Although this blog focuses on our efforts to be faithful followers of Christ, our hope is fully in God’s grace. It is not a cheap grace, and it will cost us everything to accept it, but neither can we earn it. When we stand before God, our sole response must be that we have thrown ourselves on the mercy of our Advocate, Jesus Christ the Righteous. Our most righteous acts are still as filthy rags before the Holy God. This does not mean we cannot please him. In fact, God is easily pleased, but he is impossible to satisfy.
To modern ears, lauding the power of self-negation sounds so negative. The world tells us to taste, touch, feel, do, and just be who we are. Of course, God wants us to do all those things, but he knows we will enjoy the sensual life most within boundaries. The Evil One lies that we will be happiest without limits. Take sex, a very good gift of God, intended for our pleasure and for bearing children. Outside of marriage, sex sows pain and destruction in our lives.
God does not call us to deny ourselves because he is grouchy and mean but because he loves us and wants us to be happy—his kind of happiness, which is deep and true and right. Like a key to a locked door leading to a wonderful room, self-denial is the means of restoring a measure of the life he originally intended for us before sin and death entered the world. We say no to ourselves to say yes to life. In heaven, sin will not be present and self-denial will no longer be necessary, because we will be free of selfishness. We will only want to do good, and the enervating resistance to sin will be no more.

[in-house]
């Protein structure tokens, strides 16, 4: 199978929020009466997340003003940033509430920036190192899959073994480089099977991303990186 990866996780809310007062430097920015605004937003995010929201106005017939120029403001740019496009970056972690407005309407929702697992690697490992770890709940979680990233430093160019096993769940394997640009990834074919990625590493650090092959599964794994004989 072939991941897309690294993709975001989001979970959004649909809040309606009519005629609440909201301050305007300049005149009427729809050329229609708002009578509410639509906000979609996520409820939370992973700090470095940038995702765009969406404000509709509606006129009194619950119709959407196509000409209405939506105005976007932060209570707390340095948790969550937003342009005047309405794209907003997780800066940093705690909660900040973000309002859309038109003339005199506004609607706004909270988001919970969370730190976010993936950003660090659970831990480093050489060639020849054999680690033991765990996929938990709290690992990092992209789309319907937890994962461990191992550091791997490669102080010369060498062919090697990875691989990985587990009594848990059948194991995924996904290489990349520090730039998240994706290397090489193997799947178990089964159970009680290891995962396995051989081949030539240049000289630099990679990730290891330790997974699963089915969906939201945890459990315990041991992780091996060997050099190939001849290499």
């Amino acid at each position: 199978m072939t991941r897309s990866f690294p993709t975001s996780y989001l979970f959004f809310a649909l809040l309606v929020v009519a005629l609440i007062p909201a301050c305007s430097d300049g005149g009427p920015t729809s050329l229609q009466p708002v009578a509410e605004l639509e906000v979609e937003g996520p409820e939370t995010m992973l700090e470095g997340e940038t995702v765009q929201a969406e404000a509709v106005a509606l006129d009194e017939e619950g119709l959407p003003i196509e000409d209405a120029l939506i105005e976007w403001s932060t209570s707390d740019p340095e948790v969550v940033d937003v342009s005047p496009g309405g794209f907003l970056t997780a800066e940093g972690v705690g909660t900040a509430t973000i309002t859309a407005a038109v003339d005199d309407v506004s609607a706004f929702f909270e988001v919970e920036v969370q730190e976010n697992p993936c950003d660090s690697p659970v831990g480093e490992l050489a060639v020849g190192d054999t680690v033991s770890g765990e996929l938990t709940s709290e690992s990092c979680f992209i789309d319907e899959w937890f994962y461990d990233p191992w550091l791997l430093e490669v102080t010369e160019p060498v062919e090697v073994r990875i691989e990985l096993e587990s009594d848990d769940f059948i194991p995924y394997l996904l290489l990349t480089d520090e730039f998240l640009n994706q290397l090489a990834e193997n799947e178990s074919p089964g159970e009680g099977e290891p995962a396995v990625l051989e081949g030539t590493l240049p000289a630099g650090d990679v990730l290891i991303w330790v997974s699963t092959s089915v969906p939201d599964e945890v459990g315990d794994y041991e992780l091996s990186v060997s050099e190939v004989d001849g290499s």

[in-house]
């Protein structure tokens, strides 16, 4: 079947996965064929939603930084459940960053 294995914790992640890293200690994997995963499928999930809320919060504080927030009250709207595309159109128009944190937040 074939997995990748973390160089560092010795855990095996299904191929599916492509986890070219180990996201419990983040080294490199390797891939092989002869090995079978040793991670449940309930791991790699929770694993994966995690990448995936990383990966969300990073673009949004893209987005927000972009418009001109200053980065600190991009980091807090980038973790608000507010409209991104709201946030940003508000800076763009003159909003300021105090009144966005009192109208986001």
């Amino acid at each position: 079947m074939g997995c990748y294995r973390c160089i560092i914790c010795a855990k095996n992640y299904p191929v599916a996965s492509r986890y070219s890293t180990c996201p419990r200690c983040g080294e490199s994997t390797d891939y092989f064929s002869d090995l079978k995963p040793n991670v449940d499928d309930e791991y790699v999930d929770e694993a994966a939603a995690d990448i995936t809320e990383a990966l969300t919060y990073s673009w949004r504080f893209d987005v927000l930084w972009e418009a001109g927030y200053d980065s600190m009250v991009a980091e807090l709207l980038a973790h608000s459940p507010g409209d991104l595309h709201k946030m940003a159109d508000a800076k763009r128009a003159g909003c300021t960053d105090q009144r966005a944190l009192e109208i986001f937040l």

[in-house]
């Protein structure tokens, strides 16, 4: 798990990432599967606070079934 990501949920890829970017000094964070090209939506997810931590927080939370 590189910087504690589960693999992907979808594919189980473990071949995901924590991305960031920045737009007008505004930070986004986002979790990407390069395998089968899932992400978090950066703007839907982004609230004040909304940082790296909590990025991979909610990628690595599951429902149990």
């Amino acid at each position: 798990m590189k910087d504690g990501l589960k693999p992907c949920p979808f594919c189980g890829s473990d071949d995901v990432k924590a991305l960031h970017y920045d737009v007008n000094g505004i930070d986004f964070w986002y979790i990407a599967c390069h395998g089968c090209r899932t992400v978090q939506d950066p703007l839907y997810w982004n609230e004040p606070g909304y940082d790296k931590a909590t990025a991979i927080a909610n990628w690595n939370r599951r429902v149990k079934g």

Living like it is not about you, but all about God, turns the natural order of the world on its head. It unlocks the deep mysteries of the universe. The way up is the way down. The way to live is first to die. To become wise we must become fools. These counter-intuitive mysteries make sense when we understand who God is, how we were originally made, how we rebelled, how we can be redeemed, and God’s plan for a new heaven and a new earth. The more we walk in reality, the more the “foolishness” of the cross—of life triumphing over death—shames the “wisdom” of the world.
God’s ways are more invigorating than our ways. He leads us to live a more daring life. He is not safe, and he will challenge us to walk through minefields with our eyes closed. He wants us to walk by faith, not by sight. He wants to lead us, and he wants us to learn to hear his voice and to trust him.
Thankfully, he can see around corners, making all things work together for good for those who follow in faith. This is not to say we will never be blown up by one of the mines, figuratively or literally. We will all die, and before that we may lose our reputations, our homes, our families, our health, our comfort. But like the apostles, ten of whom were martyred, God will also use our triumphs and our defeats to his glory and for our eternal good.
In the words of the twentieth-century martyr Jim Elliot, “he is no fool who gives what he cannot keep to gain that which he cannot lose.”